GLOBAL ECONOMIC VIEWPOINT
MUSLIM MODERATION FIRST CASUALTY OF 'SHOCK AND AWE'
Husain Haqqani, former Pakistani ambassador to Sri Lanka, has been a political advisor to former Pakistani Prime Ministers Benazir Bhutto and Nawaz Sharif.
By Husain Haqqani
ISLAMABAD -- "Show them no pity. They have stains on their souls."
To those familiar with anti-Western rhetoric in the Arab and Muslim world, it might sound like a line out of an Al Qaeda statement. In fact, it comes from the exhortation several days ago by a British commander, one Lt. Col. Tim Collins to be precise, to his troops in Iraq.
For moderate Muslims, who have for years argued for reconciliation with the West, the war in Iraq is becoming their worst nightmare. Moderation in the Islamic world might turn out to be the most significant casualty of this war. Every day fresh images of destruction of the historic capital of Islam's caliphs, Baghdad, are beamed into Muslim homes courtesy a vibrant and increasingly independent Arab media. The emphasis here is on the death and destruction caused by a precision-guided Goliath relentlessly pounding a largely helpless David already debilitated by sanctions. That the war was not provoked by an immediate casus belli, does not have broad international support and is seen as an American war of choice even by some of its supporters does not help.
From the point of view of moderate Muslims, the Iraq war is polarizing the world between a Muslim "us" and a Western "them." It is no longer easy for Muslim modernizers to praise the West's moral purpose when U.S. and British leaders emphasize their power at the cost of their ideals.
Since the first strike aimed at decapitating Saddam Hussein and the Iraqi leadership, all we have heard from Washington and London is how there is no doubt that their superior military technology will prevail. A post-occupation American governor for Iraq has already been identified. Some contracts for Iraqi reconstruction have been parceled out among favored U.S. companies. U.S. and British marines have put in greater effort to secure the Rumaila oil fields than have been put into providing water to thirsty civilians in southern Iraq. Is it surprising, then, that promises of building an Iraqi democracy and making a new beginning in the Middle East are not being taken seriously by an overwhelming majority in the Arab-Islamic world? Recent polls show that approval for the U.S. stands at less than 10 percent in almost every Muslim majority country polled.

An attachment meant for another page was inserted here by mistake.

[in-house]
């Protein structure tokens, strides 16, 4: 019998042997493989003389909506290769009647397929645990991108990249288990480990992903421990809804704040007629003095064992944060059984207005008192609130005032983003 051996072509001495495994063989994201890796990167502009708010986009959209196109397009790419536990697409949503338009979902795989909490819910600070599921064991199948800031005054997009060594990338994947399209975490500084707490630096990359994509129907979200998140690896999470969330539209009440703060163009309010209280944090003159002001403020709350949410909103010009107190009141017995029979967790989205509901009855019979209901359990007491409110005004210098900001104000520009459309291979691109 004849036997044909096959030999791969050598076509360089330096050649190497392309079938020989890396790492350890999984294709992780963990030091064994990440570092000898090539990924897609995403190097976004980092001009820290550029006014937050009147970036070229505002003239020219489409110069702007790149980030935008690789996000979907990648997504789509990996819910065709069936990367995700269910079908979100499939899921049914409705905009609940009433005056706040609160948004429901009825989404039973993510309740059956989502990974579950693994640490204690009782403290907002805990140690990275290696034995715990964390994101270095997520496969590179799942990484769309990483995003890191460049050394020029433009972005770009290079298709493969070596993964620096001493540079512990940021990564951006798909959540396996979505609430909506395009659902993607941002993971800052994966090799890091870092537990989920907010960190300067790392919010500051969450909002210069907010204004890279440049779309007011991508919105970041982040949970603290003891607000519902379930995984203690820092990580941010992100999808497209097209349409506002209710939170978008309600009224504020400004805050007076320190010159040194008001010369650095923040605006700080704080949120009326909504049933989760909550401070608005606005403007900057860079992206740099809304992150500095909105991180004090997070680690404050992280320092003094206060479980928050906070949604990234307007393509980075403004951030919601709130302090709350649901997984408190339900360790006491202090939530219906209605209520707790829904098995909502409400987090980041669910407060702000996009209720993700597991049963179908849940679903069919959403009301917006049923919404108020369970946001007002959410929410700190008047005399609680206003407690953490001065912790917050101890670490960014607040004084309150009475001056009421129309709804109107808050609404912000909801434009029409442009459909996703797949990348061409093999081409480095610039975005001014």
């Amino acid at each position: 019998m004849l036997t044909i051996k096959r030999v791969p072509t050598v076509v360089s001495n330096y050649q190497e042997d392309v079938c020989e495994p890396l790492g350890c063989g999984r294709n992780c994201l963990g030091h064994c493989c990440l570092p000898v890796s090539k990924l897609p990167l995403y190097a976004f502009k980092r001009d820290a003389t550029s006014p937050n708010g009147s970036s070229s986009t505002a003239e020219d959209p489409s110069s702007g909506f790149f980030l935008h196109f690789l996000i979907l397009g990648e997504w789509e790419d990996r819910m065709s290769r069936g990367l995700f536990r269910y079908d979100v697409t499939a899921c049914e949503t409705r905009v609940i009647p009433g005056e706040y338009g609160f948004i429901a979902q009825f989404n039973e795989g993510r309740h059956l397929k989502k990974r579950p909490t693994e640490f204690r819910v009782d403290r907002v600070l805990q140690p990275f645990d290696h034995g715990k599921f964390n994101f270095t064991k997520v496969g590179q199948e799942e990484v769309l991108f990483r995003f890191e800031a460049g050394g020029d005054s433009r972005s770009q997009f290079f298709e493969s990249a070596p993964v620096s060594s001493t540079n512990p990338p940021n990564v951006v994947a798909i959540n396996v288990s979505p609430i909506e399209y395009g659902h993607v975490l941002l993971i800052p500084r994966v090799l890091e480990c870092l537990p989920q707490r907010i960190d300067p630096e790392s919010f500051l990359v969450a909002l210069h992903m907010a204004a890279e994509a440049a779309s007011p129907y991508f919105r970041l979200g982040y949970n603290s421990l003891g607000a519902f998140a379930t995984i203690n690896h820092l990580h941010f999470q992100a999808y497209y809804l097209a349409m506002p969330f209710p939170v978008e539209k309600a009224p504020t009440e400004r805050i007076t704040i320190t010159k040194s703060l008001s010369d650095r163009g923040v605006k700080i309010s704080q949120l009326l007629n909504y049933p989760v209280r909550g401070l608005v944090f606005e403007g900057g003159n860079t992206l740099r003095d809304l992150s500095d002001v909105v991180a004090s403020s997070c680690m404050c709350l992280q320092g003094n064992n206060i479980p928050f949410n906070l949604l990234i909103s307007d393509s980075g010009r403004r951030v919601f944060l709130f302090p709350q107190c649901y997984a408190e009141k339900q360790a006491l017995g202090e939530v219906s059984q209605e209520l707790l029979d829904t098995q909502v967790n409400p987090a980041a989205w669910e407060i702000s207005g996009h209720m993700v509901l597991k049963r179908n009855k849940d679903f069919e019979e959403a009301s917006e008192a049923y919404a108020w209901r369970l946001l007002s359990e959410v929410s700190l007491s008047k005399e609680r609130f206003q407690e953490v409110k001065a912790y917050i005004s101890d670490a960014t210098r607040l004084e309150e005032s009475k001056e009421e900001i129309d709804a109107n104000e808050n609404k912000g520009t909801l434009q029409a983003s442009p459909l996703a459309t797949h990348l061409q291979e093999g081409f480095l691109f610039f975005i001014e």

More than 10 days into war, the weapons of mass destruction that the U.S.-led coalition went in to eliminate have not been found or seen. There has been no popular uprising by the Iraqi people to support the invading troops. Progress in the march to Baghdad is reportedly good, but it is slow relative to expectations built by the Bush administration. To make matters worse, coalition military sources and their embedded journalist partners have ended up circulating half-truths and outright fabrications (such as the reported fall of Basra and the capture of an Iraqi general), unnecessarily eroding their credibility despite their overwhelming advantages. The otherwise deceptive and dishonest Iraqi Baathists are looking increasingly like beleaguered defenders under attack rather than the hated authoritarian regime they actually represent.